This true of almost all the other works of art in the long list, for Michelangelo’s David is too large to move, and many of the other works are buildings, or frescoes within those buildings.

This is, however, one exception. Though the Baptistry is a remarkable building, it is most notable as the building that was entered via doors containing panels that are among the most remarkable works of art in Florence. The panels were the work of Lorenzo Ghiberti.

I was thus greatly pleased to learn today that three of the ten magnificent panels from the doors will be on display for the next few months at the Metropolitan Museum of Art in New York City, courtesy of the lead story in the Arts section by Roberta Smith, Golden Oldies With a New Sparkle, that begins as follows:

Most of the historic sculptures, frescoes and edifices of early-15th-century Florence are not the least bit portable. It’s simple: You want to see them, you go to Florence. But right now nearly a third of one of the city’s greatest glories can be seen without leaving town, by visiting “The Gates of Paradise: Lorenzo Ghiberti’s Renaissance Masterpiece” at the Metropolitan Museum of Art.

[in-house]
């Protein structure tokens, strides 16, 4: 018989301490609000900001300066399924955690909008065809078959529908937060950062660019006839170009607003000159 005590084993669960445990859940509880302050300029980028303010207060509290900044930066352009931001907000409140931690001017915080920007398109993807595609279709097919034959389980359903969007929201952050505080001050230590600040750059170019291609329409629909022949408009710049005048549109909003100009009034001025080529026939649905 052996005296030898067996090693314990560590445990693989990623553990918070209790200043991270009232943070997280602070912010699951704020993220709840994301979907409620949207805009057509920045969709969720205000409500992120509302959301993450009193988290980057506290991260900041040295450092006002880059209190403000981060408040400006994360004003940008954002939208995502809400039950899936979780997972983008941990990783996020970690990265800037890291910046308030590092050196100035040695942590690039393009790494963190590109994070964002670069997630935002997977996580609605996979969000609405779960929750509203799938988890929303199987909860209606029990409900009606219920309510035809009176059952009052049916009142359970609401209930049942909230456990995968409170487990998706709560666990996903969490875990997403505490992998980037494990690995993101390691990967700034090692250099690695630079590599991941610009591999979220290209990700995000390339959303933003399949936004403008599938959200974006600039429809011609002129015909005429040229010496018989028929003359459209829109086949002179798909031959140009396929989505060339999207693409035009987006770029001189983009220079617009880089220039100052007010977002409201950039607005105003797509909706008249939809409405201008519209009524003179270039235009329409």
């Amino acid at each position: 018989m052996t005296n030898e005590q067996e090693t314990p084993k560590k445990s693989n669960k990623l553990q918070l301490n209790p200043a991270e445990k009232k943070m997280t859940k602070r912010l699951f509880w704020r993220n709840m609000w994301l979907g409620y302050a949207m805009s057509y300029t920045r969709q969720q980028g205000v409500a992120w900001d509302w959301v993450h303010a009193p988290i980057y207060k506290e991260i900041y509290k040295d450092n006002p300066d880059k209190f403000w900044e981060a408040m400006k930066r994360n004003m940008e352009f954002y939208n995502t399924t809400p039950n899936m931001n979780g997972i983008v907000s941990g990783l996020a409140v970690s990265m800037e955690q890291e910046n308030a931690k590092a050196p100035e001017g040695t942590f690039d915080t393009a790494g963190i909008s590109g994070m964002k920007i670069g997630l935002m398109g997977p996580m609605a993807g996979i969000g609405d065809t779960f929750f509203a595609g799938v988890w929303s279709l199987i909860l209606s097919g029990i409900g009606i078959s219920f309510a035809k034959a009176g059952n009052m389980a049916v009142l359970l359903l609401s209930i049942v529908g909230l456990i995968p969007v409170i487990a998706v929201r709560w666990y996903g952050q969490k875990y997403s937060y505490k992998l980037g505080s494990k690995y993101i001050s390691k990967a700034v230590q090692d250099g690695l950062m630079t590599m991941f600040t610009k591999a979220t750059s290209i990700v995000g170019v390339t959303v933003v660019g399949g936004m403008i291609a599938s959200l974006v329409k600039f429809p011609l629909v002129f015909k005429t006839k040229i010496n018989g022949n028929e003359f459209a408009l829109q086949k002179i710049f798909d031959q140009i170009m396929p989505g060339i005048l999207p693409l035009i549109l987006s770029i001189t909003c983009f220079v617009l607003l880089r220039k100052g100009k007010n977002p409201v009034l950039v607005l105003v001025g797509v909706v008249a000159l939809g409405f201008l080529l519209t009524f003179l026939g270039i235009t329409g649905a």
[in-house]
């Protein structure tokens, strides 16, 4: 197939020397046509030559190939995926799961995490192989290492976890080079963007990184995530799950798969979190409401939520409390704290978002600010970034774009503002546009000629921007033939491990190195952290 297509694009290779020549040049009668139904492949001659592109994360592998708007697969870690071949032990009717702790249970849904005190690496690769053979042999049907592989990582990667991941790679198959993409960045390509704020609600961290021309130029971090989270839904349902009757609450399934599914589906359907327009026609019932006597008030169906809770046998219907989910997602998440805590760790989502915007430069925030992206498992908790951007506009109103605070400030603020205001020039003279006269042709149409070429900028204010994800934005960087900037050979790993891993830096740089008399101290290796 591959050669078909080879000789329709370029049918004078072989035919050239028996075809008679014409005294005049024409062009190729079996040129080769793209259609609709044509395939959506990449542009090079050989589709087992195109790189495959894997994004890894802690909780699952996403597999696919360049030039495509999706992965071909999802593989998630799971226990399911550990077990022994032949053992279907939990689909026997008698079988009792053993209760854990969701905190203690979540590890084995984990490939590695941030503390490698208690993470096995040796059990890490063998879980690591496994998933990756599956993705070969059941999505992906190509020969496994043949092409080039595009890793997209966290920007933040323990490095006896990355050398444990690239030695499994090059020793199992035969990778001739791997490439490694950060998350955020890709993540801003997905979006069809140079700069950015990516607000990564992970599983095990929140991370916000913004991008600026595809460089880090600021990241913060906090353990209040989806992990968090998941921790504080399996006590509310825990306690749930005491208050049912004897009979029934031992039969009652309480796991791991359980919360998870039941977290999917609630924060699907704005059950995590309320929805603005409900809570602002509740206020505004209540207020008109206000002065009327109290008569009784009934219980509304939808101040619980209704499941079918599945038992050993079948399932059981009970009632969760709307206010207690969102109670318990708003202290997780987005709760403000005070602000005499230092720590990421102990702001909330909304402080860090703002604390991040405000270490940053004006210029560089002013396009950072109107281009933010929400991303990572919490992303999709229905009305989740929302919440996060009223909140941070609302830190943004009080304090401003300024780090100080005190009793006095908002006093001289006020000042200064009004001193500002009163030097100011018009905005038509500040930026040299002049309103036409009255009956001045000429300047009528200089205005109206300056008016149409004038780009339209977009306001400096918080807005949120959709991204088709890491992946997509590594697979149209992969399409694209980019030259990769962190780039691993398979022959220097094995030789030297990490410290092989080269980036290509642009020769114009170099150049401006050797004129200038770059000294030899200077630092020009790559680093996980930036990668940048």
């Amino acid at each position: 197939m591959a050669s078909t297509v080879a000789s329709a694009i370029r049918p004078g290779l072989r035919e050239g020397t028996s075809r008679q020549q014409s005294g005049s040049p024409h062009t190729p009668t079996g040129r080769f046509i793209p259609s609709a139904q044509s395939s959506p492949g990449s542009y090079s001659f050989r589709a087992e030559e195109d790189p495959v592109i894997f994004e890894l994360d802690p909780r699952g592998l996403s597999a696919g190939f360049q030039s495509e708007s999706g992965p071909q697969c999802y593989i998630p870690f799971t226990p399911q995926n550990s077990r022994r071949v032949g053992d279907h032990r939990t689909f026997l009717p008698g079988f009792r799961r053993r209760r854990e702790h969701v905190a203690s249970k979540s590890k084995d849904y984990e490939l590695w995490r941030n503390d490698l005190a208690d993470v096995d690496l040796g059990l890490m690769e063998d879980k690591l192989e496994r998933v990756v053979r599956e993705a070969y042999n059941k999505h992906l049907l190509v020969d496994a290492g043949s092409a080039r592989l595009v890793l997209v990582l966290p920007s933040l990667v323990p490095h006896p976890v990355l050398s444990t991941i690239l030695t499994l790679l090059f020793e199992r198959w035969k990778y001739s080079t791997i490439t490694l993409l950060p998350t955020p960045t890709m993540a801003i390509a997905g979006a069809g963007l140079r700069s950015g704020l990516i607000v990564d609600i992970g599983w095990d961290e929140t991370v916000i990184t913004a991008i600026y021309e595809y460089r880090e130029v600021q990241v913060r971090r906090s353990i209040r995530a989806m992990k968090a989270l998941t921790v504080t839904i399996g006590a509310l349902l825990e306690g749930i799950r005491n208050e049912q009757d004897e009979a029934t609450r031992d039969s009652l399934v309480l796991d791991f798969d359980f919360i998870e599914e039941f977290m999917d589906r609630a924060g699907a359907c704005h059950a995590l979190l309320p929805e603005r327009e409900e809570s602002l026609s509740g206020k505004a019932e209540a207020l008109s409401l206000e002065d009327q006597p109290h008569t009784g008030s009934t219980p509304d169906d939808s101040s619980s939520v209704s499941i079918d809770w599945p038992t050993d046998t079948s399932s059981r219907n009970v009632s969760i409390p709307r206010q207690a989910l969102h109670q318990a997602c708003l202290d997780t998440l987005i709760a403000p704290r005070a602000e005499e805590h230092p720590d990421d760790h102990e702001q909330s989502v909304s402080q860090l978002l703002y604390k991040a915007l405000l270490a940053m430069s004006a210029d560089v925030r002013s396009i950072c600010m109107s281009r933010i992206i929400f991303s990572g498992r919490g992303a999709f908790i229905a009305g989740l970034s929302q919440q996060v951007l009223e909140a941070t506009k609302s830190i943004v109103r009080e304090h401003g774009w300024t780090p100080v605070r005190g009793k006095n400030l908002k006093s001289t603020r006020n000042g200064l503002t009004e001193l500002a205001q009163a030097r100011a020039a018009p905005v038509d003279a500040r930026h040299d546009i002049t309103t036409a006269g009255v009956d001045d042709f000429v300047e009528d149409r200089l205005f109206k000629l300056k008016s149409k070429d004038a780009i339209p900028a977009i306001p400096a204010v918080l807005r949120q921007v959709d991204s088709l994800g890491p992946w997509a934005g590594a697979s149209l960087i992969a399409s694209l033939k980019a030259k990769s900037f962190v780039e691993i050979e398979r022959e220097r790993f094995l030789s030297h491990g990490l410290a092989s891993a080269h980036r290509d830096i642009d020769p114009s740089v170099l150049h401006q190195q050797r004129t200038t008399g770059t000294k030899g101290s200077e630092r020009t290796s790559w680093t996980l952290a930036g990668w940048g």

This show presents 3 of the 10 gilded bronze reliefs that decorate the doors created by Ghiberti from 1425 to 1452 for the 12th- to 13th-century Baptistery of San Giovanni. Newly cleaned, they have never looked more golden or less oldie.

One of the treasures of the early Renaissance, the 17-foot-high doors depict Old Testament scenes in a radically new fusion of physical action, emotional intensity and narrative complexity. Especially the three reliefs at the Met. Their subjects are Adam and Eve, Jacob and Esau, and David and Goliath. Each is pictorially unified and yet, in a different way, almost cinematic in effect.

Some may be disappointed that all 10 of Ghiberti’s reliefs did not make this first and only American tour. (The Met is the third of four stops.) But the three reliefs here, accompanied by a life-size photo panel of the fully assembled doors, can by themselves sustain multiple visits. You have until the middle of January.